Disruption. The type of disruption is important because it determines what forms of community capital are lost or damaged and thus what needs to be replenished or repaired. Thus, covid has severely strained our social capital accounts; our responses to it have reduced our financial capital. The magnitude of the disruption sets a minimum level of resources needed for recovery.

Community topology. A community’s topology – how the various people and community organizations are arranged and interrelated – is one of the least studied but most important aspects of a community’s context. The connections – or lack of connections due to conflicts – obviously play important roles in communications and resource flows.* If a disaster sets a minimum level of resources needed for recovery, then conflicts (or the lack of connections between resources and where they’re needed) can raise the resource bar significantly. The rebuilding of the World Trade Center provides a telling example. Deep disagreements among the various regional “partners” increased both the cost (perhaps by as much as $10 billion!) and the duration (by over a decade) of the recovery.

Resources. The resources needed for recovery go beyond the financial costs. Each of the capital accounts impacted by the disruption have to be replenished. After Katrina, the physical damage had to be repaired. This required financial capital as well as human capital – construction professionals – who were in short supply even before the disaster.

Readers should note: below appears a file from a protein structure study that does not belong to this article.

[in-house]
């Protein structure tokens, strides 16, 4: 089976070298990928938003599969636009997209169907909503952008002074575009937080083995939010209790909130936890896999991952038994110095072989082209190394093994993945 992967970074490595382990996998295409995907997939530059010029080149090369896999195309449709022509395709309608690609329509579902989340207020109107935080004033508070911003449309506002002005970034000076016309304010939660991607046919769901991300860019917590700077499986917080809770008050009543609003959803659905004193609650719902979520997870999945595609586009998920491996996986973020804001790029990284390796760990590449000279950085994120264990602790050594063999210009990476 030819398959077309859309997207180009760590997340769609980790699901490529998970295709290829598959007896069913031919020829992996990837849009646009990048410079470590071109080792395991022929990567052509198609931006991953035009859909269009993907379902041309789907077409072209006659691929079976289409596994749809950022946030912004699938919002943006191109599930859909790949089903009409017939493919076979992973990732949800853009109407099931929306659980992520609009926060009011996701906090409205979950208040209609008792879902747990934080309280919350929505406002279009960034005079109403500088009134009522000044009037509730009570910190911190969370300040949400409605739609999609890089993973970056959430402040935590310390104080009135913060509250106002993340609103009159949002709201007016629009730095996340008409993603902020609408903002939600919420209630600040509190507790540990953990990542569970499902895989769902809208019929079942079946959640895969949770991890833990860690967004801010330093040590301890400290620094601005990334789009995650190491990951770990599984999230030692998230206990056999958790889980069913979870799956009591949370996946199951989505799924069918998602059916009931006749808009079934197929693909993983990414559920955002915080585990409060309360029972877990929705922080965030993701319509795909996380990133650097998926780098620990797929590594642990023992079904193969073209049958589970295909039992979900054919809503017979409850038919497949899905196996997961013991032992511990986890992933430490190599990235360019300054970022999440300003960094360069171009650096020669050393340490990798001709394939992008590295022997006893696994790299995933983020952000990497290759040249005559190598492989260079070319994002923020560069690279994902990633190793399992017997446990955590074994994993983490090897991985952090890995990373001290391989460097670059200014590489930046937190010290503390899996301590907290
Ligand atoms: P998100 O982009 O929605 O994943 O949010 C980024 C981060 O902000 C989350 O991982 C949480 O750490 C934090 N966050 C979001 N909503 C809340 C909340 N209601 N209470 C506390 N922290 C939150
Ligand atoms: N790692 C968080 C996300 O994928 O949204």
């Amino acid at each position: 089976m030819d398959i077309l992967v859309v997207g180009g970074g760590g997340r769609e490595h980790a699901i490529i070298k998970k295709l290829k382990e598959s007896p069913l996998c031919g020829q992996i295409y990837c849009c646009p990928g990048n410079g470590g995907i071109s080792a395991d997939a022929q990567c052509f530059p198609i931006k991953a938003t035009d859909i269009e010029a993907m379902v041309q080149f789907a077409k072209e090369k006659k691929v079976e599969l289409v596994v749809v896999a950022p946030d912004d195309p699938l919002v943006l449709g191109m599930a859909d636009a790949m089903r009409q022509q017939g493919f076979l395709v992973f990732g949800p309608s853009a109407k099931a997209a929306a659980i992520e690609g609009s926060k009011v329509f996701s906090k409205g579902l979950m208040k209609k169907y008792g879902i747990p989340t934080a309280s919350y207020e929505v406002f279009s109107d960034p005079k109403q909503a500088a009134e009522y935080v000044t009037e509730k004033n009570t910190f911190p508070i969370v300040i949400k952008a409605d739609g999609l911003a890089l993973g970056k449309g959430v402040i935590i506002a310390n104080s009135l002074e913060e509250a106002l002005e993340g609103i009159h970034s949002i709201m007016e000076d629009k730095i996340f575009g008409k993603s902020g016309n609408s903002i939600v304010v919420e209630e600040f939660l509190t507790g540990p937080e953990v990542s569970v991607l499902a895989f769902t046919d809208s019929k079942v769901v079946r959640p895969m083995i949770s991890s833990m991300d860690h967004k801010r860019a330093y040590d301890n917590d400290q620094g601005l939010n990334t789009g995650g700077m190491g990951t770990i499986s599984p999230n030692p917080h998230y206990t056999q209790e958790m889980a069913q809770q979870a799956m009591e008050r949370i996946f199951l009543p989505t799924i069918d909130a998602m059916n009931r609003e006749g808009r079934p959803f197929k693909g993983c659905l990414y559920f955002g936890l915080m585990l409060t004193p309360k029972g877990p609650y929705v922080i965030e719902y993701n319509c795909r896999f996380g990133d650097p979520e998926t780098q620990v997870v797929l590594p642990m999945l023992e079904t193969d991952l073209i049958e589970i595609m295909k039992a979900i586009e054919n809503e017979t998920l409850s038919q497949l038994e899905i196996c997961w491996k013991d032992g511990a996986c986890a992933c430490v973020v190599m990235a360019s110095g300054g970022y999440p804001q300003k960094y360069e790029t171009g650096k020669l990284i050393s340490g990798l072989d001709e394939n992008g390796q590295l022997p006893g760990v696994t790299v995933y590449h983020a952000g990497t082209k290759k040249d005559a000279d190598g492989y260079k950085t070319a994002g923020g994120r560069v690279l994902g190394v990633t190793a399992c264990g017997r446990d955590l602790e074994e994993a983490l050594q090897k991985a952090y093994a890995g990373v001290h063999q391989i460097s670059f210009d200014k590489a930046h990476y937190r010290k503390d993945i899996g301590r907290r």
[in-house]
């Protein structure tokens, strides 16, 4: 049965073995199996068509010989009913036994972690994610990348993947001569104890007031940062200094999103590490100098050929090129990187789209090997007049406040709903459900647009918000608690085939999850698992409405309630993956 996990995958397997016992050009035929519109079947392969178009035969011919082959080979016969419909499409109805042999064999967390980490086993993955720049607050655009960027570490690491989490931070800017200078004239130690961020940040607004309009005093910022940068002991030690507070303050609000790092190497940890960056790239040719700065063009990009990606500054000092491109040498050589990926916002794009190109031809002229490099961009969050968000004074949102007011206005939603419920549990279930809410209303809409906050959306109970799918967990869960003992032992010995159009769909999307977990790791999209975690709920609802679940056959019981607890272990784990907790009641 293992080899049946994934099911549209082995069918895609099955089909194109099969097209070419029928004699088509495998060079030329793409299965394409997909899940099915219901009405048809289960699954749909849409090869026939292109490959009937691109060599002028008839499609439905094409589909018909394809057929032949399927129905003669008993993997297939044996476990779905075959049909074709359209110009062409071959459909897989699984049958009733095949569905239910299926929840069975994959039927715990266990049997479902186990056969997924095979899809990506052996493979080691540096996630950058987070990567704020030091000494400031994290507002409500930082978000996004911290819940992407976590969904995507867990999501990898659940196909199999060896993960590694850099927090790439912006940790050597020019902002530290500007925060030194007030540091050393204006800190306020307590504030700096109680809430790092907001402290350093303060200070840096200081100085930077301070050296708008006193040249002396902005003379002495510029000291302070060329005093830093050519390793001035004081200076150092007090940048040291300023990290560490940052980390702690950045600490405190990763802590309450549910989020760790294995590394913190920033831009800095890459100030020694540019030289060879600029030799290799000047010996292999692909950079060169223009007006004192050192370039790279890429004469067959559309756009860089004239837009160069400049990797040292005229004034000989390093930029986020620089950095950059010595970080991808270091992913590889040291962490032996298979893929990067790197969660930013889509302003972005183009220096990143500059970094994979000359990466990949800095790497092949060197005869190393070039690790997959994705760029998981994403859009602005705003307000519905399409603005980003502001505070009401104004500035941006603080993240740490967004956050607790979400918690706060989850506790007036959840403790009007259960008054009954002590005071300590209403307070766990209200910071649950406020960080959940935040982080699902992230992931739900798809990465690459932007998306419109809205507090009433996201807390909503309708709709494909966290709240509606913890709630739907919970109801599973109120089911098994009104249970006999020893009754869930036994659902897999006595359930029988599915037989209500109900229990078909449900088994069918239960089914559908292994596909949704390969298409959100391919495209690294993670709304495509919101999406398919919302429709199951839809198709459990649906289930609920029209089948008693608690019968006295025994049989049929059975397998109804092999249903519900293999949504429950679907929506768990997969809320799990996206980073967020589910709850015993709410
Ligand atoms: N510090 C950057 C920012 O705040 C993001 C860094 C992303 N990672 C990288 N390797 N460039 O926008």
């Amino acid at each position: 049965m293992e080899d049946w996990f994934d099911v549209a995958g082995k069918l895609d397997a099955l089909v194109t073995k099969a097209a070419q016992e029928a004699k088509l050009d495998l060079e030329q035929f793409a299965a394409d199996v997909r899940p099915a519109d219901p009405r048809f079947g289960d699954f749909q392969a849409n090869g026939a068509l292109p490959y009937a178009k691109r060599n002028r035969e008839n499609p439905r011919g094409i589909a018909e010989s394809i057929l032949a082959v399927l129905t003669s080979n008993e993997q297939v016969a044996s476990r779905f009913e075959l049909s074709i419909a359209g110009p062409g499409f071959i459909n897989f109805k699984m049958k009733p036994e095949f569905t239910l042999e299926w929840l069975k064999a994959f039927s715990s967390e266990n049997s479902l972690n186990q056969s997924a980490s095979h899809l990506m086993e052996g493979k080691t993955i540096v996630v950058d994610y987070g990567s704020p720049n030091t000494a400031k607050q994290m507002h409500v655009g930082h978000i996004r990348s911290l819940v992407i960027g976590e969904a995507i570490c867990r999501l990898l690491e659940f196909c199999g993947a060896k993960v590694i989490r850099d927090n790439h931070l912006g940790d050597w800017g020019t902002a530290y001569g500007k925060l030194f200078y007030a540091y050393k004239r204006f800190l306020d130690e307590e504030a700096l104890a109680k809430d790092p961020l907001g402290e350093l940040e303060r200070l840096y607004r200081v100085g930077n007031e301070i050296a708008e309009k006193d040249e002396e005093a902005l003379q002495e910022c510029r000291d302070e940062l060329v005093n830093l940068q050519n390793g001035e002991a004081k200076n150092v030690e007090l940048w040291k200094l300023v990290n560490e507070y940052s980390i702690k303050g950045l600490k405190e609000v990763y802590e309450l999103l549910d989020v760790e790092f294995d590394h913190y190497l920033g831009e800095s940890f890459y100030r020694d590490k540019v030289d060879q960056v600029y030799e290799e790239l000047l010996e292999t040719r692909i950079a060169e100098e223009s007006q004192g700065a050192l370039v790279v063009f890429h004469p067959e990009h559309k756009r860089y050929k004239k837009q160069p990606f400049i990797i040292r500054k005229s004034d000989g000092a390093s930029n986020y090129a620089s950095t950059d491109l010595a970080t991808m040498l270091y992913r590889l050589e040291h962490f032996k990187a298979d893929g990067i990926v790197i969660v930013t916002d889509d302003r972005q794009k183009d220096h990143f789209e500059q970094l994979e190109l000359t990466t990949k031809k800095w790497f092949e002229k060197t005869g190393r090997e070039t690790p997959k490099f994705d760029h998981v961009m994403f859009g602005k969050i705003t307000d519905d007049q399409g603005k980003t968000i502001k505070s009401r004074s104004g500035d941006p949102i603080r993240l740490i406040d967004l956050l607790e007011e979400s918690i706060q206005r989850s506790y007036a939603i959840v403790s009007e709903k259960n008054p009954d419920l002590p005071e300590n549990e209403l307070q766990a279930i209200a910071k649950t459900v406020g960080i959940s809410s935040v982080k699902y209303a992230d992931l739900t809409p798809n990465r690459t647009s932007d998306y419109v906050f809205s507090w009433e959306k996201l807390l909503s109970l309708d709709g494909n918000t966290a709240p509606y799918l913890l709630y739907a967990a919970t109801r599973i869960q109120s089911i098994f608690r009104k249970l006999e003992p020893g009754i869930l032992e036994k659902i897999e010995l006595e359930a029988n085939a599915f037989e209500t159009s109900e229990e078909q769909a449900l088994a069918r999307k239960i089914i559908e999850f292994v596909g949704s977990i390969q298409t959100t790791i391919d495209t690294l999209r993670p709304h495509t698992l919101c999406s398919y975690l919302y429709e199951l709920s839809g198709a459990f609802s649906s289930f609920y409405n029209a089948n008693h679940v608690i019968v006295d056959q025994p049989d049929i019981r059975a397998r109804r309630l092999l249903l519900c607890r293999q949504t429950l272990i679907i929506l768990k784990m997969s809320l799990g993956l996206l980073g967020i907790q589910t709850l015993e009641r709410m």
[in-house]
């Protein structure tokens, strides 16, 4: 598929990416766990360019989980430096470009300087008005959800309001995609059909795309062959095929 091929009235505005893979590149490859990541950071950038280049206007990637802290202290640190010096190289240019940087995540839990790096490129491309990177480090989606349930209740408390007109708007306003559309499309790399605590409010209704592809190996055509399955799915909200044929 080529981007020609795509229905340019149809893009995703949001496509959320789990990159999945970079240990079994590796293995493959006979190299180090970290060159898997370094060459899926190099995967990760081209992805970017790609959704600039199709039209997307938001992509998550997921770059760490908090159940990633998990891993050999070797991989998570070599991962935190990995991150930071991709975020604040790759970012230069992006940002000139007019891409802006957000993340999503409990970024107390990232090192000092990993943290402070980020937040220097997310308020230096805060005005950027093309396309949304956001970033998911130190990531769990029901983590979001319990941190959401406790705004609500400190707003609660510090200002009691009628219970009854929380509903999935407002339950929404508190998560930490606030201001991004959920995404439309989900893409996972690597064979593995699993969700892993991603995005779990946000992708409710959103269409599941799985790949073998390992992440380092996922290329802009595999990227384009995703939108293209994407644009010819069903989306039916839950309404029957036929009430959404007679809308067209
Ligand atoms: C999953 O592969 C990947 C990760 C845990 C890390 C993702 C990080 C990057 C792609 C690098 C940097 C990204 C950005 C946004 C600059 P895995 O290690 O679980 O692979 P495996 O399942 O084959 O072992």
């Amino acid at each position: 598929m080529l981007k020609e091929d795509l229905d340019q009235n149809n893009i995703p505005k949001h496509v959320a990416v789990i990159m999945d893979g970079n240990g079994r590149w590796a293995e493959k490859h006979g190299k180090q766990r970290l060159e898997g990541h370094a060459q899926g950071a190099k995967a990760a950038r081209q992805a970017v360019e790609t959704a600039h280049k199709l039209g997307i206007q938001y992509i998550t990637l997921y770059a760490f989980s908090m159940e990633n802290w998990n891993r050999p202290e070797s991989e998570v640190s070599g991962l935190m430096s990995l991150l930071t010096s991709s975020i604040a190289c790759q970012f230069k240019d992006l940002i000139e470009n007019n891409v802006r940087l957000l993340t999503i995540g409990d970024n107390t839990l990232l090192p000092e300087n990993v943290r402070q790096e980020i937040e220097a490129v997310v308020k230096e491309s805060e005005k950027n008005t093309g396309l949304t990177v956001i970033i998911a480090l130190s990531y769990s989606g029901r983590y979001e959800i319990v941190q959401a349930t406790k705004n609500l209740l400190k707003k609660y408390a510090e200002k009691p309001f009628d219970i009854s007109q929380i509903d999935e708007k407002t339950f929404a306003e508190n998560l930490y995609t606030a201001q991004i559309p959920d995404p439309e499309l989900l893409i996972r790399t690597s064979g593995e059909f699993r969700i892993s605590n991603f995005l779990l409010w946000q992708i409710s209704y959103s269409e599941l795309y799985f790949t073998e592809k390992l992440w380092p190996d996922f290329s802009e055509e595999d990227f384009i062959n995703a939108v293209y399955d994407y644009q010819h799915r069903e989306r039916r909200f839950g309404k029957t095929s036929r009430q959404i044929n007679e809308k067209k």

Leadership. One of the facets of the Age of Stupid that should be glaringly obvious is that leadership at the national and community levels is not unitary. While the federal government can claim some credit for mobilizing the resources to develop vaccines so rapidly, it was Big Pharma and its resources that actually did it. The mayors of our riot-torn cities – Portland, Seattle, Kenosha and others – can lead the cheers and can remove bureaucratic barriers, but ultimately businesses, non-profits, associations and “just folks” will have to work together if these cities are to recover. And connections from a community’s leadership to external sources of support (federal aid; expertise in recovery of specific types of businesses – think tourism, for example) will also be crucial.

Resilience is possible in the Age of Stupid, if the context for recovery is right. As the parable illustrates, however, we need people working together to provide lasting solutions to the multi-hued problems we face. Neither the Reds nor the Blues have a monopoly on the Truth – or on Mendacity. We should not trust either side working alone to solve our problems, but only both working together.


* I cannot stress enough the impact on my thinking of the work done by Erica Kuligowski and Christine Bevc, under Kathleen Tierney’s guidance, in this regard. Looking at regional emergency management organizations (UASIs), their work clearly showed that some topologies were more effective at mobilizing resources than others.

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Covid-19: Disasters Have Direction

You can be sure of succeeding in your attacks if you only attack places which are undefended. You can ensure the safety of your defense if you only hold positions that cannot be attacked.

Sun Tzu